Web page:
Farm equipment company keeps its doors open, but finds ways to do it safely while meeting farmers’ demands for service
“When this all started, we were full. Shops were full. Pre-seeding spring work was booked up. And combines were getting ready to go again. We knew we had to keep farmers rolling and that would need a plan,” said Jim Wood, speaking to what Rocky Mountain Equipment did with their 36 farm equipment dealerships in Canada.
The COVID-19 crisis left farm machinery companies examining how to protect staff from the virus and remain operational for producers.
“That Thursday we met as senior managers and laid out a game plan that would keep our payroll and IT systems up. Sending folks home who could be. Then rotating shifts to spread the risk for those needed to come in,” he said.
“You need good human resources plans to keep everyone safe and at the same time working,” he said.
“I know larger farms are having to do the same,” said Wood about some of the company’s customers.
From the beginning of the company’s process to adapt to social distancing, it decided to follow all government health guidelines.
“We just had to find ways to make it work at each dealership. Rather than impose one rule, because each store is different, we let the local staff have a lot of autonomy,” he said.
“If putting a few pails of oil out in front of the parts counter worked to keep farmers at a safe distance, hey, that was the solution. It had to be appropriate for the location,” said Wood.
With 750 staff, the company remained flexible how each dealership achieved physical distancing.
“We stopped all inter-branch travel. We didn’t need any of us infecting the separate units. That, in fact, was one of our advantages as a business. We are spread out, like farmers,” he said.
The company also decided not to lock its doors and require producers to make appointments or call from the parking lot.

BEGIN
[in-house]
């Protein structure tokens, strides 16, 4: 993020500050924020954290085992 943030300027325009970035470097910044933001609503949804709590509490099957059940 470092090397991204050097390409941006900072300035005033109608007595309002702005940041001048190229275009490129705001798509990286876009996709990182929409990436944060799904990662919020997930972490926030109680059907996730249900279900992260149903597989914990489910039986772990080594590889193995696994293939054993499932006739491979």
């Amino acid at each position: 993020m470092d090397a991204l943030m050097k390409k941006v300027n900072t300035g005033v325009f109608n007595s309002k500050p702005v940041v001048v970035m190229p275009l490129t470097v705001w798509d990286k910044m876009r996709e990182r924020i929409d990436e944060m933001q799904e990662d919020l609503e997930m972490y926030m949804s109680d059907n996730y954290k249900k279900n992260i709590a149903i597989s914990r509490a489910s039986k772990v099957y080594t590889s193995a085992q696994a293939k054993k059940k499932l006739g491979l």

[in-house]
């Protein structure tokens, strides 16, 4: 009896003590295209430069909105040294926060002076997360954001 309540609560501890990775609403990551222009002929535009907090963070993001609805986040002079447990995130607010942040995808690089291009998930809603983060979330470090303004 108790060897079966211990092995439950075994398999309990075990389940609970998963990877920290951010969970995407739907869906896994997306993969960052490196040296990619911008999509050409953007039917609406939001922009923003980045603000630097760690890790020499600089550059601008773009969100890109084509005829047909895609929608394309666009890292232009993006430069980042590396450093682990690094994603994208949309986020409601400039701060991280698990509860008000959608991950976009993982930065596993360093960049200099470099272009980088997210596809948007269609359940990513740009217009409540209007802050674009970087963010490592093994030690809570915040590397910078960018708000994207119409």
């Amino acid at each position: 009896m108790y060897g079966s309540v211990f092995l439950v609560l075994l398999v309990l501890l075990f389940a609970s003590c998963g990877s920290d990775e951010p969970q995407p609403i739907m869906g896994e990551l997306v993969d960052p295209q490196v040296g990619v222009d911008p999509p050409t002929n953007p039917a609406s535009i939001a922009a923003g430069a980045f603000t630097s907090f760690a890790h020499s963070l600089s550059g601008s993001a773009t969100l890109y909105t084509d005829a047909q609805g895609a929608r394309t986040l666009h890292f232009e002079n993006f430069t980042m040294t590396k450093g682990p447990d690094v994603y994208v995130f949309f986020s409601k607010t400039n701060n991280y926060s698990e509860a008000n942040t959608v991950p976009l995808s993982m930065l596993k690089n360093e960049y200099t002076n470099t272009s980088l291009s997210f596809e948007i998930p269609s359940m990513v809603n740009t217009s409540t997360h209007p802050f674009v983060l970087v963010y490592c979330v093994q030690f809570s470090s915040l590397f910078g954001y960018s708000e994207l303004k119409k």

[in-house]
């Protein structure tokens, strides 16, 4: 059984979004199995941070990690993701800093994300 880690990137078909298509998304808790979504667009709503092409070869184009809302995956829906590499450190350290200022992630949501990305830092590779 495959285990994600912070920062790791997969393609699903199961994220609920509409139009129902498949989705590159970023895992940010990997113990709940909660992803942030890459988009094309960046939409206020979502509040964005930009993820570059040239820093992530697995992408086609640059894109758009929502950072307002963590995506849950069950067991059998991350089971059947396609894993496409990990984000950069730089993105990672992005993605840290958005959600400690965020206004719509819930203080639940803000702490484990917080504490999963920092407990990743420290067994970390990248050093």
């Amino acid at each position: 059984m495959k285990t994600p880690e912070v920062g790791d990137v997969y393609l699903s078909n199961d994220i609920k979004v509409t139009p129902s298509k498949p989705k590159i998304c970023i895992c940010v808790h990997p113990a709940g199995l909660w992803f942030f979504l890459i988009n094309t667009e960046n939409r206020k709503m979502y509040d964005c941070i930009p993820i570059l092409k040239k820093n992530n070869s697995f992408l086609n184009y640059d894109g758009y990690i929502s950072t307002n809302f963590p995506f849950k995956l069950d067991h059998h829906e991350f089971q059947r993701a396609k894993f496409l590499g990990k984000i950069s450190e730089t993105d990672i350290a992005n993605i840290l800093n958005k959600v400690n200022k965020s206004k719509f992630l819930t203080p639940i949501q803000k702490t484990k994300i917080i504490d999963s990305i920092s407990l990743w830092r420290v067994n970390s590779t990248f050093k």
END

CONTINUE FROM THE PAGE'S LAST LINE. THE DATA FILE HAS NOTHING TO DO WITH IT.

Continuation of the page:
“We made sure to have someone at a desk near the door to manage customers as they come in and remind them of social distancing. It can be easy to forget,” said Wood.
Using virtual meetings might be one tool that Wood’s company will continue to use over time.
“We are using a lot of ZOOM (video) meetings. We had a virtual conference call meeting with our investors for the quarterly last week. It was good. And they work for training,” he said.
The company has shifted its summer combine clinics to virtual productions that will involve some recorded video presentations that will be presented live so that producers can ask questions of the experts in real time.
While new machinery sales are down, that was the trend before the pandemic. Farmer sentiment was also depressed by overwintered crops, the protester-driven rail blockades that slowed early spring grain deliveries and the ongoing Chinese trade issues related to canola.
“But the crop goes in the ground, no matter what,” said Wood.
“There is a lot maintenance going on as a result. And this year we are having two harvest seasons (due to the overwintered crop), so that has meant more parts sales for combines,” he said.
“We’re learning a lot from this and investing in it.”